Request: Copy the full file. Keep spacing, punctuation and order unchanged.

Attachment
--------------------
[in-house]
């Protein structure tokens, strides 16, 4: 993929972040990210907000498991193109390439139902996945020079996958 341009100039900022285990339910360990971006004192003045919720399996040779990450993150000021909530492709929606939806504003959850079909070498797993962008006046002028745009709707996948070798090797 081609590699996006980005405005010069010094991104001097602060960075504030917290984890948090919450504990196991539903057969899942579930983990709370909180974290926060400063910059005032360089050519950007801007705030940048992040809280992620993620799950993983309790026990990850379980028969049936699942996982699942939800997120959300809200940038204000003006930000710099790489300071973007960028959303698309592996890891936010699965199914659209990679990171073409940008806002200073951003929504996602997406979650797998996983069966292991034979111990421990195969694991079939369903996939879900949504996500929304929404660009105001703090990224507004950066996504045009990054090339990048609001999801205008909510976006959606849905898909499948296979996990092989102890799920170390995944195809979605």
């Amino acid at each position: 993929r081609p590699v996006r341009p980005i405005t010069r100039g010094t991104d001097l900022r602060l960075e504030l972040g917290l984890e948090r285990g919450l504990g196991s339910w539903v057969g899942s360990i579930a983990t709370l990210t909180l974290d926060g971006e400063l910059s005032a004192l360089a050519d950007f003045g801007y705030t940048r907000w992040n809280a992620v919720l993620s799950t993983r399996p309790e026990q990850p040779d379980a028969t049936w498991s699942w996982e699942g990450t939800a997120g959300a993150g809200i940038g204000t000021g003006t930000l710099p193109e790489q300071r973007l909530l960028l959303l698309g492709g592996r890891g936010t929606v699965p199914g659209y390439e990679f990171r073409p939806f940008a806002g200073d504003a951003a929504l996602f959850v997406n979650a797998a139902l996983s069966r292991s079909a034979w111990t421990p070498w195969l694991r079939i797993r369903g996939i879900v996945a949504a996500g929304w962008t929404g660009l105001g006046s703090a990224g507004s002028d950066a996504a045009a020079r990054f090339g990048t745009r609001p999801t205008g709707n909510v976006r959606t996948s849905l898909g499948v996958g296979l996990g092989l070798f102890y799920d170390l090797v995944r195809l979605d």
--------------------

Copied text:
[in-house]
């Protein structure tokens, strides 16, 4: 993929972040990210907000498991193109390439139902996945020079996958 341009100039900022285990339910360990971006004192003045919720399996040779990450993150000021909530492709929606939806504003959850079909070498797993962008006046002028745009709707996948070798090797 081609590699996006980005405005010069010094991104001097602060960075504030917290984890948090919450504990196991539903057969899942579930983990709370909180974290926060400063910059005032360089050519950007801007705030940048992040809280992620993620799950993983309790026990990850379980028969049936699942996982699942939800997120959300809200940038204000003006930000710099790489300071973007960028959303698309592996890891936010699965199914659209990679990171073409940008806002200073951003929504996602997406979650797998996983069966292991034979111990421990195969694991079939369903996939879900949504996500929304929404660009105001703090990224507004950066996504045009990054090339990048609001999801205008909510976006959606849905898909499948296979996990092989102890799920170390995944195809979605």
């Amino acid at each position: 993929r081609p590699v996006r341009p980005i405005t010069r100039g010094t991104d001097l900022r602060l960075e504030l972040g917290l984890e948090r285990g919450l504990g196991s339910w539903v057969g899942s360990i579930a983990t709370l990210t909180l974290d926060g971006e400063l910059s005032a004192l360089a050519d950007f003045g801007y705030t940048r907000w992040n809280a992620v919720l993620s799950t993983r399996p309790e026990q990850p040779d379980a028969t049936w498991s699942w996982e699942g990450t939800a997120g959300a993150g809200i940038g204000t000021g003006t930000l710099p193109e790489q300071r973007l909530l960028l959303l698309g492709g592996r890891g936010t929606v699965p199914g659209y390439e990679f990171r073409p939806f940008a806002g200073d504003a951003a929504l996602f959850v997406n979650a797998a139902l996983s069966r292991s079909a034979w111990t421990p070498w195969l694991r079939i797993r369903g996939i879900v996945a949504a996500g929304w962008t929404g660009l105001g006046s703090a990224g507004s002028d950066a996504a045009a020079r990054f090339g990048t745009r609001p999801t205008g709707n909510v976006r959606t996948s849905l898909g499948v996958g296979l996990g092989l070798f102890y799920d170390l090797v995944r195809l979605d």